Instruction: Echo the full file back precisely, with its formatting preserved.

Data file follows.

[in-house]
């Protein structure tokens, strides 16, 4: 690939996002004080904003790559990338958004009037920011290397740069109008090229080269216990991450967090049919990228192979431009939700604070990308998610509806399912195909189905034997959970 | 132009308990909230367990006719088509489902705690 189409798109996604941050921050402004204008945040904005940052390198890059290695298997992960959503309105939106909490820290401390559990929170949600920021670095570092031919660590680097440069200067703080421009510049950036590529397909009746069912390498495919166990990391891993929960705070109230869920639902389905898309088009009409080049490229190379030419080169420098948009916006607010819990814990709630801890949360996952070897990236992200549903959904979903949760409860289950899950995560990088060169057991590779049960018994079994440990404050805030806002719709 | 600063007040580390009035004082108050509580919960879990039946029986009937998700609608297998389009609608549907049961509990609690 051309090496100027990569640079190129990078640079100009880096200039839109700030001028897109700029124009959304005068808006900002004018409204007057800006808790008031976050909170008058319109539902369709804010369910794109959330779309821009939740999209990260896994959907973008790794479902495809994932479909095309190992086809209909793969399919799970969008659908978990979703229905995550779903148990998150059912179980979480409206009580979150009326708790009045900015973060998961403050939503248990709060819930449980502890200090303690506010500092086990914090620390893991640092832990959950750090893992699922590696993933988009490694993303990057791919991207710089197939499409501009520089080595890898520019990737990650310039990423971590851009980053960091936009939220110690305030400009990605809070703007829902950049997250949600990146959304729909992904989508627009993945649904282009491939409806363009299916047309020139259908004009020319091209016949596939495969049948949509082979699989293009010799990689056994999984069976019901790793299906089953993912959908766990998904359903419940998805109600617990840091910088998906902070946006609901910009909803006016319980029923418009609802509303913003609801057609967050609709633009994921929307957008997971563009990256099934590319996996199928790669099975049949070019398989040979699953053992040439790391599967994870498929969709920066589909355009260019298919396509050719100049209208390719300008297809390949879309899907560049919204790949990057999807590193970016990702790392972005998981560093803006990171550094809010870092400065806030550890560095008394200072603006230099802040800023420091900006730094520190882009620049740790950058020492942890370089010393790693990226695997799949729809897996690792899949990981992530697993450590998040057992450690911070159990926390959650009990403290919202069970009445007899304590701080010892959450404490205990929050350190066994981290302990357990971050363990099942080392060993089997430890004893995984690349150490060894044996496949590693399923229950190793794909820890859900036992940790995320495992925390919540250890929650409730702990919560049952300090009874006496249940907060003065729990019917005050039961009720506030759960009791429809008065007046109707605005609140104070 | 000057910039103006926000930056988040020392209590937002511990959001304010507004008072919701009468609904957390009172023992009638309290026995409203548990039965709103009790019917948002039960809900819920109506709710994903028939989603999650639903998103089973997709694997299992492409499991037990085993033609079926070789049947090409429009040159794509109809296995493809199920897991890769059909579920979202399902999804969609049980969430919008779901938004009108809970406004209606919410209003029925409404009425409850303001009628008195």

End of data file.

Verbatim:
[in-house]
């Protein structure tokens, strides 16, 4: 690939996002004080904003790559990338958004009037920011290397740069109008090229080269216990991450967090049919990228192979431009939700604070990308998610509806399912195909189905034997959970 | 132009308990909230367990006719088509489902705690 189409798109996604941050921050402004204008945040904005940052390198890059290695298997992960959503309105939106909490820290401390559990929170949600920021670095570092031919660590680097440069200067703080421009510049950036590529397909009746069912390498495919166990990391891993929960705070109230869920639902389905898309088009009409080049490229190379030419080169420098948009916006607010819990814990709630801890949360996952070897990236992200549903959904979903949760409860289950899950995560990088060169057991590779049960018994079994440990404050805030806002719709 | 600063007040580390009035004082108050509580919960879990039946029986009937998700609608297998389009609608549907049961509990609690 051309090496100027990569640079190129990078640079100009880096200039839109700030001028897109700029124009959304005068808006900002004018409204007057800006808790008031976050909170008058319109539902369709804010369910794109959330779309821009939740999209990260896994959907973008790794479902495809994932479909095309190992086809209909793969399919799970969008659908978990979703229905995550779903148990998150059912179980979480409206009580979150009326708790009045900015973060998961403050939503248990709060819930449980502890200090303690506010500092086990914090620390893991640092832990959950750090893992699922590696993933988009490694993303990057791919991207710089197939499409501009520089080595890898520019990737990650310039990423971590851009980053960091936009939220110690305030400009990605809070703007829902950049997250949600990146959304729909992904989508627009993945649904282009491939409806363009299916047309020139259908004009020319091209016949596939495969049948949509082979699989293009010799990689056994999984069976019901790793299906089953993912959908766990998904359903419940998805109600617990840091910088998906902070946006609901910009909803006016319980029923418009609802509303913003609801057609967050609709633009994921929307957008997971563009990256099934590319996996199928790669099975049949070019398989040979699953053992040439790391599967994870498929969709920066589909355009260019298919396509050719100049209208390719300008297809390949879309899907560049919204790949990057999807590193970016990702790392972005998981560093803006990171550094809010870092400065806030550890560095008394200072603006230099802040800023420091900006730094520190882009620049740790950058020492942890370089010393790693990226695997799949729809897996690792899949990981992530697993450590998040057992450690911070159990926390959650009990403290919202069970009445007899304590701080010892959450404490205990929050350190066994981290302990357990971050363990099942080392060993089997430890004893995984690349150490060894044996496949590693399923229950190793794909820890859900036992940790995320495992925390919540250890929650409730702990919560049952300090009874006496249940907060003065729990019917005050039961009720506030759960009791429809008065007046109707605005609140104070 | 000057910039103006926000930056988040020392209590937002511990959001304010507004008072919701009468609904957390009172023992009638309290026995409203548990039965709103009790019917948002039960809900819920109506709710994903028939989603999650639903998103089973997709694997299992492409499991037990085993033609079926070789049947090409429009040159794509109809296995493809199920897991890769059909579920979202399902999804969609049980969430919008779901938004009108809970406004209606919410209003029925409404009425409850303001009628008195």